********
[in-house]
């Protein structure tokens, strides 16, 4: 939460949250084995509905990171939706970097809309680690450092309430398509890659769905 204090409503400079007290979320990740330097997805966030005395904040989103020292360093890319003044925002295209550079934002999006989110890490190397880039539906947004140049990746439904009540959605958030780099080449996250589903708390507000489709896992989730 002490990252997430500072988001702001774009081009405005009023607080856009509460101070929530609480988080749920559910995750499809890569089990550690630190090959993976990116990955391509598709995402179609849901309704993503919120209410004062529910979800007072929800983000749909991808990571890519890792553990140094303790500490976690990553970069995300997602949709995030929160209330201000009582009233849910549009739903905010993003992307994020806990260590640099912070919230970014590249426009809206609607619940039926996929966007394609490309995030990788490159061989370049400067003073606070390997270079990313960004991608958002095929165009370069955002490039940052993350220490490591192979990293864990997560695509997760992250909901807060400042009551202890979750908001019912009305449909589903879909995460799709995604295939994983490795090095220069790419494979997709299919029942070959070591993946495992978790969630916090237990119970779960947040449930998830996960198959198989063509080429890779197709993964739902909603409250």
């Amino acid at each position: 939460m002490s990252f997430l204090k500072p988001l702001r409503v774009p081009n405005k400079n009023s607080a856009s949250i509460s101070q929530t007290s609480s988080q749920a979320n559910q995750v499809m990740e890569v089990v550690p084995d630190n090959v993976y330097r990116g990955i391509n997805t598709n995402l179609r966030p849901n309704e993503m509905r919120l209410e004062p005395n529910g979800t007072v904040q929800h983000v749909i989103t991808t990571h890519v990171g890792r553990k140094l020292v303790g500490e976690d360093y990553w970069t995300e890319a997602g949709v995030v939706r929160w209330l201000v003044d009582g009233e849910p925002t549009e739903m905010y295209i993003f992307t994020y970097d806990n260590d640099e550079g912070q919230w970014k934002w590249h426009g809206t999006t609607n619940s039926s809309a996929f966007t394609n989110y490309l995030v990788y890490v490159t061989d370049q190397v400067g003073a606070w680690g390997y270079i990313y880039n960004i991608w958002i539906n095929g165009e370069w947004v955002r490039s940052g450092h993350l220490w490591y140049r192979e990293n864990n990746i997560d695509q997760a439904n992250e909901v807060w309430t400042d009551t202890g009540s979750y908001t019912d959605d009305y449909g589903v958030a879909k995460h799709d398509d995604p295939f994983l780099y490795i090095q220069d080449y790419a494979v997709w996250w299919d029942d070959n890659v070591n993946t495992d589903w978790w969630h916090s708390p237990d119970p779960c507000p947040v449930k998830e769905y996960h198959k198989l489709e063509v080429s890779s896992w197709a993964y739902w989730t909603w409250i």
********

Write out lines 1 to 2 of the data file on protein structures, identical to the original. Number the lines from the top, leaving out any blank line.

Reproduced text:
[in-house]
């Protein structure tokens, strides 16, 4: 939460949250084995509905990171939706970097809309680690450092309430398509890659769905 204090409503400079007290979320990740330097997805966030005395904040989103020292360093890319003044925002295209550079934002999006989110890490190397880039539906947004140049990746439904009540959605958030780099080449996250589903708390507000489709896992989730 002490990252997430500072988001702001774009081009405005009023607080856009509460101070929530609480988080749920559910995750499809890569089990550690630190090959993976990116990955391509598709995402179609849901309704993503919120209410004062529910979800007072929800983000749909991808990571890519890792553990140094303790500490976690990553970069995300997602949709995030929160209330201000009582009233849910549009739903905010993003992307994020806990260590640099912070919230970014590249426009809206609607619940039926996929966007394609490309995030990788490159061989370049400067003073606070390997270079990313960004991608958002095929165009370069955002490039940052993350220490490591192979990293864990997560695509997760992250909901807060400042009551202890979750908001019912009305449909589903879909995460799709995604295939994983490795090095220069790419494979997709299919029942070959070591993946495992978790969630916090237990119970779960947040449930998830996960198959198989063509080429890779197709993964739902909603409250």